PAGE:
Note that the Retirement Multiple RM is just the inverse of year 1 yield $4568/$100,000= 4.568%, so in this particular point of time RM=21.89; 85% of the assets are used to generate the first 20 years of indexed income while the longevity insurance consumes the other 15% of accumulated assets.
Furthermore they note that this self-created pension plan is essentially riskless (if you consider insurance company providing the longevity/deferred annuity going out of business as zero risk event).
The authors also explore a “risk taking” version of their approach, but only for the accumulation phase, given that once a person has retired “he cannot work longer or save more….the only available PFA if postretirement risk does not work out is to cut consumption”. The RM is the same when using a risky portfolio for accumulation, though you may be required to save less in each period, but you will have to make up for any return shortfall relative to planned return by either increasing savings later or reducing expected retirement income.
The authors demonstrate how one might determine the target retirement income, using professions with dramatically different human capital (real wage) growth rates: a teacher (1.92%/yr), a sanitation worker (1.05%/yr) and a software developer (heavily profiled from 10%/yr in early years to -13%/yr approaching retirement). Typically the approach is to start with: “initial salary”, number of working years assumed to be 40, some annual human capital growth profile appropriate to individual, target 70% of final year income replacement, an “initial savings rate” accompanied by an annual savings increase equal to some “percentage of real (inflation adjusted) portion of raise saved”. (The percent of raise saved approach is derived from the “Save More Tomorrow” program which proved very successful in getting people committed into gradually increasing the savings rate over time.) For the risk-free accumulation model a risk free rate of zero is assumed (which is about what is available today for TIPS), while for the risky model a 2% real rate is assumed (perhaps a 50% equity content assuming 4% equity risk premium?). Note that the lifetime savings goal is calculated by multiplying the RM by the 70% of final salary reduced by available other pension income (e.g. Social Security)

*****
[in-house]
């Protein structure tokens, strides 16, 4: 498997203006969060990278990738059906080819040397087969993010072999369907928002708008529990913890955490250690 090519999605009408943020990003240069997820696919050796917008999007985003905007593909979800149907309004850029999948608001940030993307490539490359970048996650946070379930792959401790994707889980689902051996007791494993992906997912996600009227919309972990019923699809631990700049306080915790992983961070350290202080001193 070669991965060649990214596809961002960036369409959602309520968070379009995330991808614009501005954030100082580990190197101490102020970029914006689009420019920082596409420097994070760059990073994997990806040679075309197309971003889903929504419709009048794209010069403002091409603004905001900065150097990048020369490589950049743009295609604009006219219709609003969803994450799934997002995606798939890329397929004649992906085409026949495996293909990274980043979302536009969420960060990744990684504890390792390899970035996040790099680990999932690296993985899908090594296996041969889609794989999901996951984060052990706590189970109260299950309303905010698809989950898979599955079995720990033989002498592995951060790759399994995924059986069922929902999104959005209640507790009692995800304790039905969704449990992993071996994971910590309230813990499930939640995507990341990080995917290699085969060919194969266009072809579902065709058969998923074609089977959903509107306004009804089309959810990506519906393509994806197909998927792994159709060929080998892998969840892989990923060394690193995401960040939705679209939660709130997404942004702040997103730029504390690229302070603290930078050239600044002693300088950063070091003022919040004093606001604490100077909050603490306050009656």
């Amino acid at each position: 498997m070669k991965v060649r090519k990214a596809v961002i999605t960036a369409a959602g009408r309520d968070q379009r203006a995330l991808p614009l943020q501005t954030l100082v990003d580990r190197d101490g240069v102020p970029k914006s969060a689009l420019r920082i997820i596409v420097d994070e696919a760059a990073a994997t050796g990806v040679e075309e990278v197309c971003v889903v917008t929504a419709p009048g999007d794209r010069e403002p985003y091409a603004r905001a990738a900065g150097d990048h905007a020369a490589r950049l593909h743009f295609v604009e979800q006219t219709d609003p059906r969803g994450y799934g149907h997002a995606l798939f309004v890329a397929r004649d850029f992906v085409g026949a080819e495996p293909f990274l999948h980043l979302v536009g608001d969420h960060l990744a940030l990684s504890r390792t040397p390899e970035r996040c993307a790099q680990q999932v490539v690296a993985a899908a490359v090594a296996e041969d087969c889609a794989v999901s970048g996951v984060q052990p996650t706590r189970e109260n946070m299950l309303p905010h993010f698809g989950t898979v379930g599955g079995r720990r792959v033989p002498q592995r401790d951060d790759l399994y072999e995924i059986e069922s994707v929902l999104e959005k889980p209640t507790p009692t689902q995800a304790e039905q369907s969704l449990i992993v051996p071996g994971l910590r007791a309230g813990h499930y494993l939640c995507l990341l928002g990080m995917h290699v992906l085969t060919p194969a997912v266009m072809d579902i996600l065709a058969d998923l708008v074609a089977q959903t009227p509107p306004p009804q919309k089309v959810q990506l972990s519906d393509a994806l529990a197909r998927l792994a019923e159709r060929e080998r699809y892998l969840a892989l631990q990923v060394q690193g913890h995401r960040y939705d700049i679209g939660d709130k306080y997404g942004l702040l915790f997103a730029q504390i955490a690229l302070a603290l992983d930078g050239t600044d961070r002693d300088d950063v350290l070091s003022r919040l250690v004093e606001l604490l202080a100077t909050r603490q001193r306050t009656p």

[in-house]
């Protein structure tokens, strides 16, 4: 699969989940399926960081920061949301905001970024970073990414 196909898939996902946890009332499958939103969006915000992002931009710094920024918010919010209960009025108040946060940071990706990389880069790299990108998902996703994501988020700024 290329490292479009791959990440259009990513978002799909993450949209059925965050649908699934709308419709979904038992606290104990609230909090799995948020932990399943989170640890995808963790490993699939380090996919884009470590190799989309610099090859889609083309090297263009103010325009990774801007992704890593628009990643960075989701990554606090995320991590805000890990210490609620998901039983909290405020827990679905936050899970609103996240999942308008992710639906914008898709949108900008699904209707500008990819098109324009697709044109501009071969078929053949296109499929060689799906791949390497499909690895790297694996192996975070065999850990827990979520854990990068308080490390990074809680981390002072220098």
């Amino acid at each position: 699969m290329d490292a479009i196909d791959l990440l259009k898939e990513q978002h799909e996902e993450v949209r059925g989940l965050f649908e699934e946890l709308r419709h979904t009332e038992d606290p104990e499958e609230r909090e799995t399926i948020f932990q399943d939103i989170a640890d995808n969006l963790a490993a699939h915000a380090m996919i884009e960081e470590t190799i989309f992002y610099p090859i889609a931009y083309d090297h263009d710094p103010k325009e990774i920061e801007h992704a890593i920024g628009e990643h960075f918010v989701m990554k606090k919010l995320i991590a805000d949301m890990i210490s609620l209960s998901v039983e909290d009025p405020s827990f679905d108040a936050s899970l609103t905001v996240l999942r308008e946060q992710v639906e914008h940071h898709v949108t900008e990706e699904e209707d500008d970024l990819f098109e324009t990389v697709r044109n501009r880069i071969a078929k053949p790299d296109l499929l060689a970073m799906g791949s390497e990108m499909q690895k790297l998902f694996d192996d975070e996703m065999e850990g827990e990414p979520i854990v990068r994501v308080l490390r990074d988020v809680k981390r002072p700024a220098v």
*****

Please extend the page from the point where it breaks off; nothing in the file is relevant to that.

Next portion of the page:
What is shocking is that the commonly stated target of 70% income replacement rate (even including Social Security) using realistic assumptions, lead to very high required savings rates, and you must remember that the model assumes 40 years of working and savings!
The authors comment on the teacher example that “Although 20% is not enough as a career average savings rate, it is a great start, whereas the tiny 6-9% rates often seen in employee benefit programs are not even in the right ballpark and will lead to penury in the employees’ old age unless supplemented by massive (and tax-disfavored) additional personal savings.”
The pension promise to oneself can be done but it is no cakewalk to achieve a 70% final year income replacement rate even factoring in Social Security. You can build your own personal pension plan: required savings rates are high (>20% with a risk free accumulation model), number of working/saving years are high (40), you must have a mechanism to deal with longevity risk (deferred nominal annuity/longevity insurance starting at 85 in this instance), you must be prepared to make Personal Fiscal Adjustment (PFA) as circumstances change (no plan can realistically be expected to remain unchanged over 40 years of saving followed by 35 ears of retirement).
(II)-Review of “Breaking the 4% rule” by Sheik, Roy and Lester